“I think there’s no doubt that some print publications are hardly thriving not only in the Philippines but in some countries as well,” Geneciran says. “They now fold into a world that is tightly squeezed by all these digital platforms. But I still believe that print stands as a much-stronger platform for storytelling. There’s a sense of craving for something that’s more tangible and timeless and exclusive. Print gives the readers this exclusivity in the sense of artistry and craft that they could keep forever.”

This yearning for the materiality of a magazine might be stronger now that we are forced to further soak in the confines of the digital realm. Print presents itself as an escape from our current reality. Published every quarter, L’Officiel Philippines is also a response to how we consume magazines now.

The K-Pop effect

Before the magazine released its teaser for the first issue, searching L’Officiel Philippines on Twitter would yield tweets about pre-orders for issues coming from other Asian editions. Most of these tweets, which come from fan accounts, refer to issues with Korean idols on the cover. Putting international stars on the cover is innate to L’Officiel titles. Even L’Officiel Manila had its roster of international cover stars including Margaret Zhang, Karlie Kloss and Coco Rocha. But tapping into more dedicated fandoms has proven print’s relevance today.

Villarta cites the success of BTS magazine covers as a case study that they always look at. After the Korean group’s rise in the international music scene, magazines that featured them on their covers had to reprint thousands of copies to meet the global demand.

“This is kind of like the type of approach that we also want to do for the magazine,” Villarta says. “In that sense, L’Officiel Philippines also serves as a collector’s item for these fans.”

It seems like it borders on fan service, but Villarta is quick to add that this doesn’t make L’Officiel Philippines a fan magazine. Geneciran, too, ensures that this approach won’t compromise L’Officiel’s branding.

“We’re still talking about the same readers: fashion enthusiasts, creatives, art lovers and collectors. But at the same time, we’re trying to tap into different types of niches while still integrating and incorporating the strong L’Officiel brand,” he says. “You can expect not just local personalities on our covers but anyone from K-pop, Korean drama, to global fashion.”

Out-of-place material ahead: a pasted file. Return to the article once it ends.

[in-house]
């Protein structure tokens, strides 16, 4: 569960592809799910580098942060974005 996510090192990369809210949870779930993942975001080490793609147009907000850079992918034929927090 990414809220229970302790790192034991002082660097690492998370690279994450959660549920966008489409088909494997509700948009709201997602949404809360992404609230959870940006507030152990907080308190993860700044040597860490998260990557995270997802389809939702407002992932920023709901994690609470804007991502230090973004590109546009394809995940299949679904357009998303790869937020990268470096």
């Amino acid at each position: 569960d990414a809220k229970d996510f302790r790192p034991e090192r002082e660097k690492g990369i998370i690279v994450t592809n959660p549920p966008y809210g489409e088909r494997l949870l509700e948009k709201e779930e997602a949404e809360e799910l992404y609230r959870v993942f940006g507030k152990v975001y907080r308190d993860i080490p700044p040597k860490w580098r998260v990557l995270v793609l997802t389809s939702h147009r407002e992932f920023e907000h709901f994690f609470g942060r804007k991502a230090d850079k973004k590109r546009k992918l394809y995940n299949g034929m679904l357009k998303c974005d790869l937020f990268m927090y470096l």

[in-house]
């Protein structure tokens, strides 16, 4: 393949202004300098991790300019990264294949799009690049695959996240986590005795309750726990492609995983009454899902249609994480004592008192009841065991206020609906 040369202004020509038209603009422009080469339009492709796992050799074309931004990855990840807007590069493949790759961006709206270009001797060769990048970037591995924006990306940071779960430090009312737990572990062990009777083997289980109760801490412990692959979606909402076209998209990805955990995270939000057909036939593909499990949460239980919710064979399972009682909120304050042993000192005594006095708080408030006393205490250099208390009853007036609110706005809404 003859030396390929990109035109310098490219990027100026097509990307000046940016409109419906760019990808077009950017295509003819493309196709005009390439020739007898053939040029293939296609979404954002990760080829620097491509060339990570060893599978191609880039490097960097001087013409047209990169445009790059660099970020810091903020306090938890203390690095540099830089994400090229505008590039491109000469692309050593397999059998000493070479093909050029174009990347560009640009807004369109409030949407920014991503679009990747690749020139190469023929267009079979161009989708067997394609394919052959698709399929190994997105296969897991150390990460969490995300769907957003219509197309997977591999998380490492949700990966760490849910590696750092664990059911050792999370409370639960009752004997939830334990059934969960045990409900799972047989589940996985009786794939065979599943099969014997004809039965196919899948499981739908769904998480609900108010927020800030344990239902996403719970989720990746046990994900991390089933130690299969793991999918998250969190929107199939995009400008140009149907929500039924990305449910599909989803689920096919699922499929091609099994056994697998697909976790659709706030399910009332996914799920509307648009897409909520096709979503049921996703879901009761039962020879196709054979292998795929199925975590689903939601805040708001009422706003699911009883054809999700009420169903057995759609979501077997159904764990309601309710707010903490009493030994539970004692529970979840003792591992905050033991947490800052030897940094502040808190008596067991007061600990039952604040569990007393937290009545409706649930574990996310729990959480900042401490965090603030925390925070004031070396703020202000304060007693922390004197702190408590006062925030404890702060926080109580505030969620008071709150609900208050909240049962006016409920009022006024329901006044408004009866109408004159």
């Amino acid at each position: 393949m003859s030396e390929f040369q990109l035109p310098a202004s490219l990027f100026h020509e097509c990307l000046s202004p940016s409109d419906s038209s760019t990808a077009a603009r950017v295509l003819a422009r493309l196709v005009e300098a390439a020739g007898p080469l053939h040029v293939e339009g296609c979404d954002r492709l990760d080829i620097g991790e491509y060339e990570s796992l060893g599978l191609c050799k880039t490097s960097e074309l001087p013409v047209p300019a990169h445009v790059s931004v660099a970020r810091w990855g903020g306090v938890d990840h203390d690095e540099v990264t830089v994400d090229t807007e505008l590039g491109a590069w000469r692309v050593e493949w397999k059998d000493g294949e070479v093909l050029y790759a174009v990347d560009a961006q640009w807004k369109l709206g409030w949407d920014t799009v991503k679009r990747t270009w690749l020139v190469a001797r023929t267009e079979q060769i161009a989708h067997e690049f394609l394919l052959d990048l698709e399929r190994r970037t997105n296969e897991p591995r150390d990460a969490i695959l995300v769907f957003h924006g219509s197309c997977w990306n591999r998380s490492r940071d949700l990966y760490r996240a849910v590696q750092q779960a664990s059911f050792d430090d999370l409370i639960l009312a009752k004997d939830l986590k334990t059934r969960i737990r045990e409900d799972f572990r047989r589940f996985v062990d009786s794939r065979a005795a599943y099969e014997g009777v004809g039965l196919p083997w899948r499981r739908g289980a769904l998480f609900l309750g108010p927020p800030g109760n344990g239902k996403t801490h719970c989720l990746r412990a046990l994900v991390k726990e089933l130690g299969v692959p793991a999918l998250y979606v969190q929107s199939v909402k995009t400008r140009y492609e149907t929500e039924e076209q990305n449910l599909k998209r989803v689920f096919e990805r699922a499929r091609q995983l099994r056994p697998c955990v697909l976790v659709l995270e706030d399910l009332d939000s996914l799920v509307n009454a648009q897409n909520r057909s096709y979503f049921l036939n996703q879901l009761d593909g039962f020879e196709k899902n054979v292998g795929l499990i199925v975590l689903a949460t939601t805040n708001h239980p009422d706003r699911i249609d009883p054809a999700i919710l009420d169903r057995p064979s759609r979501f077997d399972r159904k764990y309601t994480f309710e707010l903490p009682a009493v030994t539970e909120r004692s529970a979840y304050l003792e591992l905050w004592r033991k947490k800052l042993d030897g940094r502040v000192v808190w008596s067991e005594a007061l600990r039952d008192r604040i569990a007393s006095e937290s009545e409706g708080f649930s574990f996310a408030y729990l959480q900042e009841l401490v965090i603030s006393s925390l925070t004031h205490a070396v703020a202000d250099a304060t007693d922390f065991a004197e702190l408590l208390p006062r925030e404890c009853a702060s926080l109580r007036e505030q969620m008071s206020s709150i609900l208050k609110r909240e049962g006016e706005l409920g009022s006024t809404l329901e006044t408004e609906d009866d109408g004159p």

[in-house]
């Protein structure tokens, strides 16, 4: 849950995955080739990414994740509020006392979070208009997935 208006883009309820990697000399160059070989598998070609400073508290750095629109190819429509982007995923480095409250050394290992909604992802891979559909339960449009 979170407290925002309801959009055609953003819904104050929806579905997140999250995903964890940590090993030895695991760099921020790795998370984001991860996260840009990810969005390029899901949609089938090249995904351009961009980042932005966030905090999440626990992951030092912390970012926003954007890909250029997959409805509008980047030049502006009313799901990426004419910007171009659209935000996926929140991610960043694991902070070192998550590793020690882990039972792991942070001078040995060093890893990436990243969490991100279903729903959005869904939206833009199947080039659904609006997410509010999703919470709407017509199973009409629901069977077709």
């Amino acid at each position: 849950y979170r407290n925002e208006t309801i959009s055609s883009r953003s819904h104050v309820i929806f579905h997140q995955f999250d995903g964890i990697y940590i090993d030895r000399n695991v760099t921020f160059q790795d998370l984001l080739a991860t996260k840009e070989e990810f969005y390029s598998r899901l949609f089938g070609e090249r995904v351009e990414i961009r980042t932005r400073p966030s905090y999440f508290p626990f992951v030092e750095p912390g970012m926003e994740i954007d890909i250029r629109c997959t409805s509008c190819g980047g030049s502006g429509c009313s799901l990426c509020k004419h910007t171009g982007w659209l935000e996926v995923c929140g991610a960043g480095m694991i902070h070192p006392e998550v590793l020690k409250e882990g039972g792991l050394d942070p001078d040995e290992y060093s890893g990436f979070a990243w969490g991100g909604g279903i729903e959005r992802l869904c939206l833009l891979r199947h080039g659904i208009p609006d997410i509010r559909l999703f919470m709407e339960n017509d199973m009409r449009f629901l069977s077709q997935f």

A global platform

For Geneciran, this is what sets them apart from other local publications. “I think our advantage here is our access beyond what’s convenient. We’re giving our readers new and cutting-edge stories considering our direct access to global subjects.”

But more than that, L’Officiel Philippines’ ultimate goal is to provide up-and-coming creatives an avenue that’s similar to what today’s industry veterans had back in the heyday of print.

“I could just imagine that when the magazines folded, the art of the editorial was lost. People still create fashion editorials for digital, but I guess it’s not really the same in terms of rigor as creating it for print,” she says.

“There’s no doubt that there’s a lot of talent here,” Geneciran says. “What I think is lacking? It’s the platform, really. It’s the platform that really elevates them on a global level,” before adding: “I don’t want to claim that we will be that platform, but if possible, we want to be that platform.”

What to expect

Launching on March 15, it looks like L’Officiel Philippines is off to a good start. Geneciran doesn’t want to preempt the issue reveal, but he confirms that it will have multiple covers that embody the magazine’s main interests: fashion, global pop culture, and the local scene.

If he couldn’t reveal their covers yet, then we’re forced to guess whom his dream cover stars might be. Perhaps imagine a list of possibilities based on his body of work. He styled EXO’s Kai and Oh Sehun, NCT’s Jaehyun, Finn Wolfhard, Daniel Caesar, Joe Keery, among others. Plus, Baekhyun is his co-creative director at Privé Alliance.

But Geneciran wants to keep it a secret for now.

“I don’t want to jinx it,” he says. “We have the connections, but it’s really a matter of selling it to them and pitching them the concepts. But I think we’re going in the right direction.”